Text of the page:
Tuesday, January 1, 2013

2012 in Review: My top 11 of the year

I swear I started trimming my 2012 top 10 list weeks before the year ended. I just kept failing to narrow it down to a neat but meager 10, and the list didn’t take shape until days after the new year dawned. Anyway, long story short, this time I decided to go with 11 features. 

A confession to make—a trivial one, really—before we go down the list: whenever I work out a year-end review, it’s such a tempting idea to devise some sort of coherent narrative encompassing all listed items, even though they are as disparate as my top 11. Truth be told, I tried hard to do just that, but soon jettisoned the idea. On second thought, it’s ludicrous to somehow lump together, say, a story about a self-absorbed adolescent whose involvement in a tragic bus accident forces her out into the real world and a story about a couple whose divorce battle serves as a jumping-off point for reflecting on the class-divided Iranian society. It’d seem equally asinine to cram in the same bracket a story about a cult leader and his protégé’s relationship set in postwar America, a story about arguably the most respected U.S. president and his dedication to the passage of an amendment that abolished slavery, and a story about a funeral director whose destructive relationship with a rich but extremely unlikable widow, only because they are all intrinsically American stories.

So I’ll just run down the list of my top 11 of 2012, one by one, in ascending order: 

11. Wuthering Heights

Andrea Arnold’s interpretation of the Emily Brontë classic is replete with deliberately unrefined emotions. Though the 4:3 aspect ratio at first seems an inexpedient choice to capture the bleak, wide open spaces surrounding the titular house, it turns out to be an effective approach to infusing a claustrophobic and desolate feel into the interior of the shambles. Instead of offering a clear-cut, logical depiction of ill-fated love between the unruly Byronic hero Heathcliff and the equally unkempt Catherine, Arnold juxtaposes instantaneous, fragmentary impressions of the two’s unique way of communicating affection, while interspersing them with metaphorical vignettes of things of nature. The cast does a fantastic job overall, but a special mention should go to Solomon Glave who was such a marvel to watch as the young, scarred Heathcliff. 

10. Haywire

It’s hard to believe a single director is capable of making gems like this so consistently as Steven Soderbergh does, especially when you consider the rate at which he cranks stuff out each year. The year before, Soderbergh made Contagion that has a smartly interlaced narrative; this year (meaning 2012), he made two equally superb films, Haywire and Magic Mike. While the latter seems more in line with the worldwide trending mantra, “It’s the economy, stupid,” I see the former as more successful filmmaking.

Just look at the opening diner fight scene, in which Gina Carano, playing the protagonist Mallory, beats the shit out of Channing Tatum’s Aaron. There are no unnecessary cuts or changes in composition here; instead, Soderbergh lets the scene play out in a way that draws viewers into a clearly delineated, precisely choreographed fight. Every fight scene in the movie not only makes logical sense but exhibits the director’s keen awareness of spatial relations between the figures/objects in the scene (which, again, eliminates the need for excessive cuts). Though Haywire draws on flashback-driven non-linear storytelling, it doesn’t feel disjointed but offers a smooth revenge ride.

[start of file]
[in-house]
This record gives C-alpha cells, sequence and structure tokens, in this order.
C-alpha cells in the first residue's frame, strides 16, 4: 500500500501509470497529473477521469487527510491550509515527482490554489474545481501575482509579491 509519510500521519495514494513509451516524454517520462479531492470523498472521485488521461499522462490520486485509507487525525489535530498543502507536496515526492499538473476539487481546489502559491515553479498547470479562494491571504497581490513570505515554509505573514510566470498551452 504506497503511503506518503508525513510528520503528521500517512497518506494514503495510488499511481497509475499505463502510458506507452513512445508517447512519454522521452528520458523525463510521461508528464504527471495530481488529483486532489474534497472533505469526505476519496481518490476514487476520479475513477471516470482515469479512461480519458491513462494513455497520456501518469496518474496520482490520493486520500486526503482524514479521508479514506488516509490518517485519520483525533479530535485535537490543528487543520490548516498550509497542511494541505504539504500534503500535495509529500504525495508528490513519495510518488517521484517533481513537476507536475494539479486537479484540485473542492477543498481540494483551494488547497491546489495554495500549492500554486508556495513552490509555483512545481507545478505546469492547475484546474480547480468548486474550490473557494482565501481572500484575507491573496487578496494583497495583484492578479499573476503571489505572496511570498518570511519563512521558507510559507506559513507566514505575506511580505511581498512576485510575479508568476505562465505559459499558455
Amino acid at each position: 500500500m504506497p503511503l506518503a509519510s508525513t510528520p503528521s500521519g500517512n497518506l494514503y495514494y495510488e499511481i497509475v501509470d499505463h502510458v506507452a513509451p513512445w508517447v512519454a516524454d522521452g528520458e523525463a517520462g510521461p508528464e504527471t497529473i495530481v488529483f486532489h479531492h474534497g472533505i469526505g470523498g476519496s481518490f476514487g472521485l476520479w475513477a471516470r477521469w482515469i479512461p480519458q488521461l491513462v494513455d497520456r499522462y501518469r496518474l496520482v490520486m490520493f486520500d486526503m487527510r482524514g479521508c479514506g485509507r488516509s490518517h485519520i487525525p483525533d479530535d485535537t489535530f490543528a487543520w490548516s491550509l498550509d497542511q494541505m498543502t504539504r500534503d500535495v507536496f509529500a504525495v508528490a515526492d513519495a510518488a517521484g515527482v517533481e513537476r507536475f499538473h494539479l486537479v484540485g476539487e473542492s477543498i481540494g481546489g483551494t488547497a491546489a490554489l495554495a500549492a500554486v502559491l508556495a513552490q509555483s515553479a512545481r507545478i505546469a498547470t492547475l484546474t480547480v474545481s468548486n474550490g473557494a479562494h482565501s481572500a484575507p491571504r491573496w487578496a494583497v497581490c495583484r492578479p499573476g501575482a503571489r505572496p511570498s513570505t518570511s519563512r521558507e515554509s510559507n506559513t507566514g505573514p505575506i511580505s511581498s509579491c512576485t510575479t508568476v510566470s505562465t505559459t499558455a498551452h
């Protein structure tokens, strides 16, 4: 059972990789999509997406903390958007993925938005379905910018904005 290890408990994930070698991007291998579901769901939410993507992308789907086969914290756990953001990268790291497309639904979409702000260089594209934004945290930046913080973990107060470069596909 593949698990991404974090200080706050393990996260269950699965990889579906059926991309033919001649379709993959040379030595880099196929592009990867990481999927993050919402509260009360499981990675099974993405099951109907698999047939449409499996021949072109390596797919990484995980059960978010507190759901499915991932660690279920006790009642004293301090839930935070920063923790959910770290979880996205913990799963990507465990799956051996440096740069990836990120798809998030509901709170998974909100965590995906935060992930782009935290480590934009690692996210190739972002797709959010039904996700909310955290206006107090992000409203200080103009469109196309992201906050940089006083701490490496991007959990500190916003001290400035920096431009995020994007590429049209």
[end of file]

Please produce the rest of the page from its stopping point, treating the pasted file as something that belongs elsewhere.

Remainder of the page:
9. The Deep Blue Sea

Terence Davies’s melodrama set in postwar London constantly drifts in and out of memories that belong to Hester, who is snared in a loveless marriage to an upper-class judge and helplessly in love with a philistine vet, Freddie. It has one of the year’s best performances by Rachel Weisz and is bookended by crane shots of the shabby flat, which encapsulates at once sepia-toned melancholy and a tinge of auspiciousness about Hester’s unknown days ahead.    

8. Bernie

It’s a bit tricky to put a label on Richard Linklater’s second collaboration with Jack Black. Starting with a jaunty opening scene where Black’s titular mortician demonstrates his embalming skills, it’s equal parts a so-called dramedy and a semi-documentary. Based on an actual murder case in a small town in Texas, it fictionalizes the unknown parts of the murderer-victim relationship, while incorporating interviews with the real townspeople of Carthage. Indeed, Linklater adopts such a precarious approach by crossing over between the two completely different styles, subjecting himself to the accusation of condescension towards the townsfolk. I have to say, though, part of the movie’s charm comes from the mildly satirical tone seeping through, say, the townsfolk’s gossipy chat about whether Bernie’s sexual orientation had a part in his crime. But at the same time, Linklater maintains an endearing attitude to the Carthage residents and their tendencies to disbelieve the murderer’s identity—which really is an expected reaction, considering the efforts Bernie has put into making the people (and probably himself, too) think he’s the type of person everyone likes and God would accept.